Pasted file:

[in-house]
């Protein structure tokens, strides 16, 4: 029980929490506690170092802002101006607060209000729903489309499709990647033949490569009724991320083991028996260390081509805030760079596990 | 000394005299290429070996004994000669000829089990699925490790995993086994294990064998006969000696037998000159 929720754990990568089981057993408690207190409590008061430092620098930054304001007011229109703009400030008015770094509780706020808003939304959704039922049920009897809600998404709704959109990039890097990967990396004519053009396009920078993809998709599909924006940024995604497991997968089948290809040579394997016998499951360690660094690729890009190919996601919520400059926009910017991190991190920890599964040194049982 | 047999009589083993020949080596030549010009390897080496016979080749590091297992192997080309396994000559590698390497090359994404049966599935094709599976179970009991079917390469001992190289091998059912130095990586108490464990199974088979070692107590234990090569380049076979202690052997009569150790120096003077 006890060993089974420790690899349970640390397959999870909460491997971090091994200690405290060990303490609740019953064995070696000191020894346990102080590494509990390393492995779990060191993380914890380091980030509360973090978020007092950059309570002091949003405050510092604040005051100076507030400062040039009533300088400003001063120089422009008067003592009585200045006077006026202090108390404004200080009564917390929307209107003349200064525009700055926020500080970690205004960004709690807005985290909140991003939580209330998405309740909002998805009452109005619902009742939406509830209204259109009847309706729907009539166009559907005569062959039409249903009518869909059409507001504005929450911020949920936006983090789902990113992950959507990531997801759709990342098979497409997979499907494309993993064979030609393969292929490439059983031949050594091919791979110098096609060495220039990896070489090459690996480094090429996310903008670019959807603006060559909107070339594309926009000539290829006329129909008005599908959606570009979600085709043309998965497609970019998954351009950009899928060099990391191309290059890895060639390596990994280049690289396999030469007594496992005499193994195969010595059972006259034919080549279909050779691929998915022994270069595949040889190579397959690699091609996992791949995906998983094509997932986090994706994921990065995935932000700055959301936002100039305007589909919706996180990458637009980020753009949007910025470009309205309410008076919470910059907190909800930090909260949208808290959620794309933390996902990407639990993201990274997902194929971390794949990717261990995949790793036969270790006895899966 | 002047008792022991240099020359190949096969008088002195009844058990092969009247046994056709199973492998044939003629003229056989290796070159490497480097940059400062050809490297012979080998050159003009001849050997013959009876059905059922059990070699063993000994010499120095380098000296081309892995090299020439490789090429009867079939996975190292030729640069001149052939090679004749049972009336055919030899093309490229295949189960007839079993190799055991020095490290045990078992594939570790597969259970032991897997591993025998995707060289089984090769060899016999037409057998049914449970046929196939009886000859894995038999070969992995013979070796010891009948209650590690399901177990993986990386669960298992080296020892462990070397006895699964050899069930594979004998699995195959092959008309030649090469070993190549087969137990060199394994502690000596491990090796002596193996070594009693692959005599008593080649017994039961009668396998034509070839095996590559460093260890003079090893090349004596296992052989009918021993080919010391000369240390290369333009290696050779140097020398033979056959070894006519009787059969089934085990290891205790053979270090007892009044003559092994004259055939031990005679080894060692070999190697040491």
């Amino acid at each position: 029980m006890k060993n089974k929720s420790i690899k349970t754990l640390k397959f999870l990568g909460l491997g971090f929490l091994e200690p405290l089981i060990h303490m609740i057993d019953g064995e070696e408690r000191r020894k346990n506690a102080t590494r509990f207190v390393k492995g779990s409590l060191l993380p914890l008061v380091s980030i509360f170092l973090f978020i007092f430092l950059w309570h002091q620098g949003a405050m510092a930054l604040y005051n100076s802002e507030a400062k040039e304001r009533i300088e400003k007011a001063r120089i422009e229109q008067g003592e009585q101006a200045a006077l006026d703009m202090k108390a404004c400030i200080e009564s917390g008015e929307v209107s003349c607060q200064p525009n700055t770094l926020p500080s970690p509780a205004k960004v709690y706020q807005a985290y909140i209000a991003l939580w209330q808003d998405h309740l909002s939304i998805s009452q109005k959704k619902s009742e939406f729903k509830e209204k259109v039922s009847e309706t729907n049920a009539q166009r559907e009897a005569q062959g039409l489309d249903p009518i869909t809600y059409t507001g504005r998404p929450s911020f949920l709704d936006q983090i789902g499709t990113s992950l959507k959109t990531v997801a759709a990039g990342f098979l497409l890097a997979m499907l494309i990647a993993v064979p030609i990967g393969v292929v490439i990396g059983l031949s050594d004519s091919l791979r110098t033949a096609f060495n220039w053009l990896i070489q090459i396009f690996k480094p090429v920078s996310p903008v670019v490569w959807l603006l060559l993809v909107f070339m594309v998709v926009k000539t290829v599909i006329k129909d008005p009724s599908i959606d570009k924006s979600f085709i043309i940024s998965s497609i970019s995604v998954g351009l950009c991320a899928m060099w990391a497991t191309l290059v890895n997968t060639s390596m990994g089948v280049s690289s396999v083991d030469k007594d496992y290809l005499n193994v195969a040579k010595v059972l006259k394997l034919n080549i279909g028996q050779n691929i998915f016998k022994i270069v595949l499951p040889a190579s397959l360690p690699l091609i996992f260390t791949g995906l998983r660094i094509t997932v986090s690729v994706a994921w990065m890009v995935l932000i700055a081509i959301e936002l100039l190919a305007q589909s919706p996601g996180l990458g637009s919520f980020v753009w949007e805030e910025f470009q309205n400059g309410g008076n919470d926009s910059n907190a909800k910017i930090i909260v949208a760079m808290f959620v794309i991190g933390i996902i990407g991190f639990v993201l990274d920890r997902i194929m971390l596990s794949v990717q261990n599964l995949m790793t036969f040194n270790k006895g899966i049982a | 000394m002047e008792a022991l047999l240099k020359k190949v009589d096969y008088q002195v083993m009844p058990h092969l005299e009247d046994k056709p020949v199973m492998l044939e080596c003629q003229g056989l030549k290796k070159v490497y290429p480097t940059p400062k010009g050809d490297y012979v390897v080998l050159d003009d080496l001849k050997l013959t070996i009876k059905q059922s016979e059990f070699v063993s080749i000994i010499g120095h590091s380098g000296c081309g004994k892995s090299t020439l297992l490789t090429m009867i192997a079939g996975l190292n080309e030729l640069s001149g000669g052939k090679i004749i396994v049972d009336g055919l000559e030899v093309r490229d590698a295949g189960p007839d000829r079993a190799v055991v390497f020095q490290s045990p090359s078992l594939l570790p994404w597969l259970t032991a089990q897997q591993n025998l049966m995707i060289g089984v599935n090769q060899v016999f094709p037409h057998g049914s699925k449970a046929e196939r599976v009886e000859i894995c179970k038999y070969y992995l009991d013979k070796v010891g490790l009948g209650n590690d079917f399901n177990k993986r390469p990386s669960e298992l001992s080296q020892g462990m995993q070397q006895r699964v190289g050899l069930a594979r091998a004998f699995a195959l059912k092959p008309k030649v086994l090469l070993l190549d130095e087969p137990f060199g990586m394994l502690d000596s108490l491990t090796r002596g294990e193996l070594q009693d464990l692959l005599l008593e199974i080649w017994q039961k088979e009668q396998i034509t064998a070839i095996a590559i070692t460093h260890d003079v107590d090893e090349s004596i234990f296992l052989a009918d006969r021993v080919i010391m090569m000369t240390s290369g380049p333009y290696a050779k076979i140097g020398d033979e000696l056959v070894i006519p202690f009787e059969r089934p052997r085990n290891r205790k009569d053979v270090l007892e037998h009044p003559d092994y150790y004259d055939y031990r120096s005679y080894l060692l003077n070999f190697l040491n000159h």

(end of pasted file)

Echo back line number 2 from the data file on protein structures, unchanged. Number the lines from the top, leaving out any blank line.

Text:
């Protein structure tokens, strides 16, 4: 029980929490506690170092802002101006607060209000729903489309499709990647033949490569009724991320083991028996260390081509805030760079596990 | 000394005299290429070996004994000669000829089990699925490790995993086994294990064998006969000696037998000159 929720754990990568089981057993408690207190409590008061430092620098930054304001007011229109703009400030008015770094509780706020808003939304959704039922049920009897809600998404709704959109990039890097990967990396004519053009396009920078993809998709599909924006940024995604497991997968089948290809040579394997016998499951360690660094690729890009190919996601919520400059926009910017991190991190920890599964040194049982 | 047999009589083993020949080596030549010009390897080496016979080749590091297992192997080309396994000559590698390497090359994404049966599935094709599976179970009991079917390469001992190289091998059912130095990586108490464990199974088979070692107590234990090569380049076979202690052997009569150790120096003077 006890060993089974420790690899349970640390397959999870909460491997971090091994200690405290060990303490609740019953064995070696000191020894346990102080590494509990390393492995779990060191993380914890380091980030509360973090978020007092950059309570002091949003405050510092604040005051100076507030400062040039009533300088400003001063120089422009008067003592009585200045006077006026202090108390404004200080009564917390929307209107003349200064525009700055926020500080970690205004960004709690807005985290909140991003939580209330998405309740909002998805009452109005619902009742939406509830209204259109009847309706729907009539166009559907005569062959039409249903009518869909059409507001504005929450911020949920936006983090789902990113992950959507990531997801759709990342098979497409997979499907494309993993064979030609393969292929490439059983031949050594091919791979110098096609060495220039990896070489090459690996480094090429996310903008670019959807603006060559909107070339594309926009000539290829006329129909008005599908959606570009979600085709043309998965497609970019998954351009950009899928060099990391191309290059890895060639390596990994280049690289396999030469007594496992005499193994195969010595059972006259034919080549279909050779691929998915022994270069595949040889190579397959690699091609996992791949995906998983094509997932986090994706994921990065995935932000700055959301936002100039305007589909919706996180990458637009980020753009949007910025470009309205309410008076919470910059907190909800930090909260949208808290959620794309933390996902990407639990993201990274997902194929971390794949990717261990995949790793036969270790006895899966 | 002047008792022991240099020359190949096969008088002195009844058990092969009247046994056709199973492998044939003629003229056989290796070159490497480097940059400062050809490297012979080998050159003009001849050997013959009876059905059922059990070699063993000994010499120095380098000296081309892995090299020439490789090429009867079939996975190292030729640069001149052939090679004749049972009336055919030899093309490229295949189960007839079993190799055991020095490290045990078992594939570790597969259970032991897997591993025998995707060289089984090769060899016999037409057998049914449970046929196939009886000859894995038999070969992995013979070796010891009948209650590690399901177990993986990386669960298992080296020892462990070397006895699964050899069930594979004998699995195959092959008309030649090469070993190549087969137990060199394994502690000596491990090796002596193996070594009693692959005599008593080649017994039961009668396998034509070839095996590559460093260890003079090893090349004596296992052989009918021993080919010391000369240390290369333009290696050779140097020398033979056959070894006519009787059969089934085990290891205790053979270090007892009044003559092994004259055939031990005679080894060692070999190697040491």